For this screen showcase of NZ visual arts talent, critic Mark Amery selects his top documentaries profiling artists. From the icons (Hotere, McCahon, Lye) to the unheralded (Edith Collier) to Takis the Greek, each portrait shines light on the person behind the canvas. "Naturally inquisitive, with an open wonder about the world, they make for inspiring onscreen company."
He learnt kapa haka as a child. He learnt to smoulder on Shortland Street. He punched a country in the guts with Once Were Warriors. Temuera Morrison has starred in Māori westerns, adventure romps, and cannibal comedies. In the backgrounder to this special collection, NZ On Screen editor Ian Pryor traces Temuera Morrison's journey from haka to Hollywood.
Actor Bruno Lawrence rounds out a handful (Buck, Billy T, The Topps, Crumpy) of Kiwi icons who have achieved sufficient mana to be recognised by an abbreviated name. His charisma was key to ground-breaking films, Smash Palace, The Quiet Earth and Utu. Jack Nicholson reputedly had Bruno envy. This collection celebrates his inimitable performances and life.
Arm yourself with jaffas and get set for debate: NZ On Screen has gone out on a limb and selected an all-time NZ feature film Top 10. Starring the icons of the Kiwi big screen — Blondini, Ada, Beth, Boy. Whet your appetite for our finest features via choice 10-minute excerpts of the movies. Cook the man some eggs, we're taking this Top 10 to Invercargill!
Celebrating the 75th anniversary of government filmmakers the National Film Unit, this collection pulls highlights from the 370+ wartime newsreels, tourism promos and Oscar nominees from the NFU which can be watched on NZ On Screen. Curated by NFU expert Clive Sowry, the collection includes backgrounders by Roger Horrocks, plus Film Unit alumni Sam Pillsbury, Paul Maunder, Arthur Everard and Lynton Diggle.
When the last Lord of the Rings film won Academy Awards glory in 2004, jokes were made about running out of Kiwis to thank. Taika Waititi’s nap and Anna Paquin’s stutter have also made Oscar night news through the years. Along with the Oscar magnet that is the Weta effects empire, comes a largely unsung legacy of Oscar recognition. Celebrate some of the Kiwi winners and nominees via NZ On Screen's collection of Kiwis at the Oscars: from hobbits, heavenly creatures and whale riders to Two Cars, a woozy gold rush tale, an extreme ski documentary and more...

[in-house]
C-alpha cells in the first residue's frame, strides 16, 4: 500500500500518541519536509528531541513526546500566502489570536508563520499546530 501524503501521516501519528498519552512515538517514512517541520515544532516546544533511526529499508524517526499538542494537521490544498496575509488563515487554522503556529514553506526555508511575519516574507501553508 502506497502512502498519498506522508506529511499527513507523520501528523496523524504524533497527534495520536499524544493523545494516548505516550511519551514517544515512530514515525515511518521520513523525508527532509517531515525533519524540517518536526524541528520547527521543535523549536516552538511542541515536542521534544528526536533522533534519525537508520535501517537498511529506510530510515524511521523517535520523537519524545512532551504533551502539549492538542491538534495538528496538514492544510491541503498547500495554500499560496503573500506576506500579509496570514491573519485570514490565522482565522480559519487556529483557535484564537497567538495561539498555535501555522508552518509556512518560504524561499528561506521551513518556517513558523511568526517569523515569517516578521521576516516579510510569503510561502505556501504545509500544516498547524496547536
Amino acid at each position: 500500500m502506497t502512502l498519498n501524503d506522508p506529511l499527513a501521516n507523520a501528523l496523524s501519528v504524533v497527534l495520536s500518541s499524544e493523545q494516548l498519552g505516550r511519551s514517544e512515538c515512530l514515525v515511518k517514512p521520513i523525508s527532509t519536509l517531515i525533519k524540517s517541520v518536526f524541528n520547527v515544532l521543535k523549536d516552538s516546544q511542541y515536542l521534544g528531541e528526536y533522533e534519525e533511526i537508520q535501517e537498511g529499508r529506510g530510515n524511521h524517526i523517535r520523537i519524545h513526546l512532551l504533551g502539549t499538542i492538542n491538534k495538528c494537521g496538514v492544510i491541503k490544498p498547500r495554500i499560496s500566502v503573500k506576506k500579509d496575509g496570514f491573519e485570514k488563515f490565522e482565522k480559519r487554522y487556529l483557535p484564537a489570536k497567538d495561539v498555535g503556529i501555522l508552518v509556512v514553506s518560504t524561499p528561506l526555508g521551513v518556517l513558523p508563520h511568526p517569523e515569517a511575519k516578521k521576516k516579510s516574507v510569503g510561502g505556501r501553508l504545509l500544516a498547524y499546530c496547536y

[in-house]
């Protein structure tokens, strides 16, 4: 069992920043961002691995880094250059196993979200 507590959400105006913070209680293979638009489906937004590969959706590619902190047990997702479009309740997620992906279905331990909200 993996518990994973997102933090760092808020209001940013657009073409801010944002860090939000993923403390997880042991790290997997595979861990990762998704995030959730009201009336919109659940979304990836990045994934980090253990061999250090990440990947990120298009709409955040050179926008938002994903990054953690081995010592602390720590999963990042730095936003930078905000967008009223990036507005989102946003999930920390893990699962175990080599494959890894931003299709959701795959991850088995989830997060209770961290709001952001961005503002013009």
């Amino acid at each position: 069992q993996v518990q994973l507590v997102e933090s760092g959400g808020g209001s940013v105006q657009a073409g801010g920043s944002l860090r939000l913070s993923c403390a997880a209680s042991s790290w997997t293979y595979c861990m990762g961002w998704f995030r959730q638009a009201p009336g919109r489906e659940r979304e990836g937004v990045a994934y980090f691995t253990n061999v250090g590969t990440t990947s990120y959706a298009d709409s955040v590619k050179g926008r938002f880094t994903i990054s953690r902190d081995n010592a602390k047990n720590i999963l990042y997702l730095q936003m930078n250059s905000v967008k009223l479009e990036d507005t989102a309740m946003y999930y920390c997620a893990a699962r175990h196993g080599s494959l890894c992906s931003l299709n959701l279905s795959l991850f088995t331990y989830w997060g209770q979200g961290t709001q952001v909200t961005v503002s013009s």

More than 100,000 New Zealanders served overseas in World War l. Over 18,000 died; at least 40,000 more were wounded. Campaigns involving Kiwis, from Gallipoli to the Western Front, were identity-forming, and the war's effects on society were deep. The World War l Collection is an evolving onscreen remembrance. Military expert Chris Pugsley writes about the collection here.
This excerpt from arts show The Edge looks at the early days of Weta, the Wellington effects company which would win Oscars for King Kong and Avatar. Dressed in a Tintin T-shirt, Peter Jackson talks about the effects being crafted for Heavenly Creatures, and forecasts a future where filmmaking will go digital. Richard Taylor — later head of Weta Workshop — crafts a sea creature for another project; George Port guides viewers through the basics of digital effects. At this point Port was Weta's only digital effects expert. He worked on Heavenly Creatures for seven months straight.
Musician and movie fan Chris Knox reviews Heavenly Creatures in this excerpt from 1990s arts show The Edge. Knox calls Peter Jackson's film about real life friends and murderers Juliet Hulme and Pauline Parker "brave and often astonishing". He praises Jackson's use of special effects for evoking the teenagers' heightened state of mind, but suspects that during other scenes a more naturalistic approach would have helped the characters. The clips from the Oscar-nominated movie include some of Weta's earliest digital effects, and Peter Jackson's cameo outside a cinema.
A helmet cam records the claustrophobic reactions of a rookie mercenary (Elliot Travers) as an interplanetary combat raid goes wrong in Ferand Peek's debut short. Peek produced the one-shot DIY Gravity in Wellington over five years. Audio was recorded first, then Travers (shot in a special rig), then CGI effects were forged with the help of Miramar/Weta filmmaking crew. The result was touted by io9 doyen Annalee Newitz: “All we see of the world around him are reflections in his helmet, and yet the suspense is incredible. Plus, the story [is] surprisingly moving.”